In the months after the pandemic was declared, Oxfam warned that huge and dangerous increases in inequality across the MENA region were likely.
Back then, in just a matter of months the region’s richest had amassed more wealth than the IMF and the UN combined had provided in aid for the coronavirus response. As we warned almost 45 million people were on the precipice of being pushed into poverty, the wealth of these elites has only climbed, lining their pockets at the expense of everybody else.
While last month the world’s leaders and elites gathered online for the Davos Agenda, discussing among other issues global social contracts and vaccine equity, this annual talk fest only paid lip services to the global good and hasn’t, so far, resulted in anything meaningful for the billions of people around the world who continue to lose out because of the inequalities translating into vaccine apartheid and gross disparities between rich and poor.
Pandemics are good for business
Almost two years on from the pandemic, the data is staggering. Not only has the chasm between the rich and the rest widened, but the small, powerful and exclusive club of millionaires and billionaires has grown. Their obscene wealth increased during the pandemic and so has their number. Pandemics are clearly good for business.
In the Middle East and North Africa region, already one of the most unequal in the world, billionaires saw their wealth increase by 23% during the pandemic, while the bottom 90% of people saw their wealth drop in 2021.The 3 richest people (all of them men) own more wealth ($26,3bn) than the bottom 222,5 million MENA citizens ($25,5bn) combined.
In Egypt, Jordan and Morocco, business was even better for the rich where there was a 39% combined percent increase in total wealth of millionaires and billionaires according to WealthX data. Moroccan billionaires saw their wealth triple during the pandemic.
“This wealth does not trickle down to benefit others, and despite what they might argue to the contrary, these rich men are not contributing to their economies.”
The number of people whose net worth was 5 million USD or more also in these countries increased by almost 40%, while in the entire nine years preceding the pandemic the increase was 24%.
This wealth does not trickle down to benefit others, and despite what they might argue to the contrary, these rich men are not contributing to their economies. More rich people only means higher wealth concentration, more money in the hands of too few. Some of this increase could have gone into government coffers to help fund access to health care, education, sanitation systems, water and electricity.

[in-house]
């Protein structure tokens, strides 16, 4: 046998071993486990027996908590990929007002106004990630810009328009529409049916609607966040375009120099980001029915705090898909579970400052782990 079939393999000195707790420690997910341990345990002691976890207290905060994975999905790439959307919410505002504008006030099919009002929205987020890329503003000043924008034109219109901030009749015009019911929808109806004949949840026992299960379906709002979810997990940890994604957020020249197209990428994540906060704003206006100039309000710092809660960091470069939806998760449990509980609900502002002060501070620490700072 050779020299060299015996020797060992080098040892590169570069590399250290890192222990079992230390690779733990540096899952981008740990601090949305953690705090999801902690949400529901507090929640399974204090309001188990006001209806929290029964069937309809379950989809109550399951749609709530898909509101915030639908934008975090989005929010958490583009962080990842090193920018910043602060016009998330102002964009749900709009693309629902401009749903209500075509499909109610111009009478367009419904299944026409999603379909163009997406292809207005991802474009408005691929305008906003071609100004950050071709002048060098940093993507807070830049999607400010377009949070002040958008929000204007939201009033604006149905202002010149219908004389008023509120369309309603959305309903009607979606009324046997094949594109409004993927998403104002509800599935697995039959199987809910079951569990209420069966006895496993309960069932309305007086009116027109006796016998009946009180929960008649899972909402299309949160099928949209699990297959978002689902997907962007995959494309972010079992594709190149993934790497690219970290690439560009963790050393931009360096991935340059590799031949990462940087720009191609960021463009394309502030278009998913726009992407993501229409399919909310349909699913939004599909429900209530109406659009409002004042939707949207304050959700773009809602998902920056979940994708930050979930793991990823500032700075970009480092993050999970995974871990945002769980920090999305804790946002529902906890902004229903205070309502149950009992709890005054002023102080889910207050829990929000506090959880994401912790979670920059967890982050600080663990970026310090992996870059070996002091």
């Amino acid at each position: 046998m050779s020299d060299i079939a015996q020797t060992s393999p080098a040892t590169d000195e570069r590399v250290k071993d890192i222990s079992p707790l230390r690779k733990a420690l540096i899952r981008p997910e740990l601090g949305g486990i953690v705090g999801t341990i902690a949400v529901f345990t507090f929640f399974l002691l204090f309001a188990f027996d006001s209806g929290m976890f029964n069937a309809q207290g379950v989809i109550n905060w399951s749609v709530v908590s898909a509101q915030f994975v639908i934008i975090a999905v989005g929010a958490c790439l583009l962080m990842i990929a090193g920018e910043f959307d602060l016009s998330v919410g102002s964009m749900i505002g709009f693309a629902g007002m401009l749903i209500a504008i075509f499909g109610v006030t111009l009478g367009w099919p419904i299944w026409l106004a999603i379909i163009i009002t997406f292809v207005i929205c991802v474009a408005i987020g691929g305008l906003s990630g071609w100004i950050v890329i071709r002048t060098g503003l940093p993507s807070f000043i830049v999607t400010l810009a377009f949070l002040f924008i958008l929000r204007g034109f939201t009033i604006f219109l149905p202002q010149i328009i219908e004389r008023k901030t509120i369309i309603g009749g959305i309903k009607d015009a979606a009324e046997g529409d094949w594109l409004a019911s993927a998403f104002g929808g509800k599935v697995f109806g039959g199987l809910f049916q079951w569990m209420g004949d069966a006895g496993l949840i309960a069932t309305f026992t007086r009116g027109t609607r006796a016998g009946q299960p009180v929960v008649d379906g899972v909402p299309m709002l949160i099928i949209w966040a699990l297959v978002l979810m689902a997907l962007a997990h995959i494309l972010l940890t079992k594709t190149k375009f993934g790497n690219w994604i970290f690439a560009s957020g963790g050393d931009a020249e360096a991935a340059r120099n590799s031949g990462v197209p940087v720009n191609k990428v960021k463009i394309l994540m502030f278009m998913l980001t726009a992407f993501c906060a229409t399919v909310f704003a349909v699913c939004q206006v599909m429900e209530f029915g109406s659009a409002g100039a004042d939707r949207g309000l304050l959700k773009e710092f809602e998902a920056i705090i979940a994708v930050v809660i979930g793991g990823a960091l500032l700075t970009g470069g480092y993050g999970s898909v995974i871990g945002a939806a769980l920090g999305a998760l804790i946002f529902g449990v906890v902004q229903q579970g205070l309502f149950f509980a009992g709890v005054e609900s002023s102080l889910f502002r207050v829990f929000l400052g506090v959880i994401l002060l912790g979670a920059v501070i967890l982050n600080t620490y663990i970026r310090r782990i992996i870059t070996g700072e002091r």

Instead, because of a complete lack of reforms and governance to enable progressivity and redistribution, we saw more millionaires and billionaires as well as more people pushed into poverty, and more people dead from Covid because they couldn’t access the basic services they needed.
The MENA region needs a new, fair, and equitable economic model
Inequality kills, but it didn’t have to be this way. If governments had taxed the rich their fair share, and ensured those taxes worked to protect the most vulnerable and everyone in-between, the ramifications of the economic impact of the most recent pandemic crisis, in addition to decades of austerity measures that did little to improve the lives of ordinary people, could have been lessened.
If a progressive annual wealth tax was applied to the wealth of multimillionaires and billionaires in the region it would have generated US$ 79.3 billion a year, enough to increase public health spending across the region by half, or completely eliminate often unaffordable out of pocket health costs. In Lebanon, a country in the throws of multiple crises, this would have allowed for a $1.1 billion USD annual increase to the government health budget.
“Inequality is not simply that some have more than others. Wealth that stays in the hands of the wealthy breeds societies where injustice is rife and public services and opportunities for those who need it most are inaccessible.”
The MENA region needs a new, real, social contract, and a new economic model where distribution of income and wealth is fair and equitable and where austerity is history. It needs redistributive policy measures that prevent the accumulation of wealth in the hands of the few and channel resources towards the good of society as a whole.
Inequality is not simply that some have more than others. Wealth that stays in the hands of the wealthy breeds societies where injustice is rife and public services and opportunities for those who need it most are inaccessible.
Inequality does and will continue to kill until we switch the game. Political and economic decision making must start working for the collective good, instead of the private interests of a few. It drives conflict, societal disintegration and hardship.
Until then, if we let the gap keep widening the inequalities it breeds will multiply just like the virus that keeps supercharging it, with disastrous consequences for all.